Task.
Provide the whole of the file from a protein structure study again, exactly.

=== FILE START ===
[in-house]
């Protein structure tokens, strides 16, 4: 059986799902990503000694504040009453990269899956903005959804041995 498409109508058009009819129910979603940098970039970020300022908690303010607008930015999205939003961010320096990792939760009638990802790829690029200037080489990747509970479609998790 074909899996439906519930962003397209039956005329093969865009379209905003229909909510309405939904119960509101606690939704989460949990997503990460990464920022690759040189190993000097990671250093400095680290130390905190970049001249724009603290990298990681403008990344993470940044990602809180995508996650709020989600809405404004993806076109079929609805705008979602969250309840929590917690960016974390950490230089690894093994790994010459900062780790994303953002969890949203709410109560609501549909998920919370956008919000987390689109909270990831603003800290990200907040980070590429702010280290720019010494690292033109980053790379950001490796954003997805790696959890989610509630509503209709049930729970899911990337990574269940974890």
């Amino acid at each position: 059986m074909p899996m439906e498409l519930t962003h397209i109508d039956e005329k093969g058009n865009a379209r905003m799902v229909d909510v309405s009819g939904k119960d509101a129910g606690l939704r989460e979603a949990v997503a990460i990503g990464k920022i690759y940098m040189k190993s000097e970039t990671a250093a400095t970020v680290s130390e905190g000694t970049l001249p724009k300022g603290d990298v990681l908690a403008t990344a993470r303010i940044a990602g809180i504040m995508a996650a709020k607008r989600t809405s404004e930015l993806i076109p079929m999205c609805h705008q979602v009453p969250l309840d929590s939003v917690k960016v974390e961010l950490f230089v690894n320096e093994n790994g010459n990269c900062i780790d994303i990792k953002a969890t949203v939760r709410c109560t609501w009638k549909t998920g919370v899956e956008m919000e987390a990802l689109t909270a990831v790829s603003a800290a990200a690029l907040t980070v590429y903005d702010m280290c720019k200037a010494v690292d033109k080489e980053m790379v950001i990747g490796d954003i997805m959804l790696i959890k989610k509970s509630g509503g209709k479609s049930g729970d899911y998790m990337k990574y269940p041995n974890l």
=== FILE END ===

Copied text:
[in-house]
């Protein structure tokens, strides 16, 4: 059986799902990503000694504040009453990269899956903005959804041995 498409109508058009009819129910979603940098970039970020300022908690303010607008930015999205939003961010320096990792939760009638990802790829690029200037080489990747509970479609998790 074909899996439906519930962003397209039956005329093969865009379209905003229909909510309405939904119960509101606690939704989460949990997503990460990464920022690759040189190993000097990671250093400095680290130390905190970049001249724009603290990298990681403008990344993470940044990602809180995508996650709020989600809405404004993806076109079929609805705008979602969250309840929590917690960016974390950490230089690894093994790994010459900062780790994303953002969890949203709410109560609501549909998920919370956008919000987390689109909270990831603003800290990200907040980070590429702010280290720019010494690292033109980053790379950001490796954003997805790696959890989610509630509503209709049930729970899911990337990574269940974890």
């Amino acid at each position: 059986m074909p899996m439906e498409l519930t962003h397209i109508d039956e005329k093969g058009n865009a379209r905003m799902v229909d909510v309405s009819g939904k119960d509101a129910g606690l939704r989460e979603a949990v997503a990460i990503g990464k920022i690759y940098m040189k190993s000097e970039t990671a250093a400095t970020v680290s130390e905190g000694t970049l001249p724009k300022g603290d990298v990681l908690a403008t990344a993470r303010i940044a990602g809180i504040m995508a996650a709020k607008r989600t809405s404004e930015l993806i076109p079929m999205c609805h705008q979602v009453p969250l309840d929590s939003v917690k960016v974390e961010l950490f230089v690894n320096e093994n790994g010459n990269c900062i780790d994303i990792k953002a969890t949203v939760r709410c109560t609501w009638k549909t998920g919370v899956e956008m919000e987390a990802l689109t909270a990831v790829s603003a800290a990200a690029l907040t980070v590429y903005d702010m280290c720019k200037a010494v690292d033109k080489e980053m790379v950001i990747g490796d954003i997805m959804l790696i959890k989610k509970s509630g509503g209709k479609s049930g729970d899911y998790m990337k990574y269940p041995n974890l």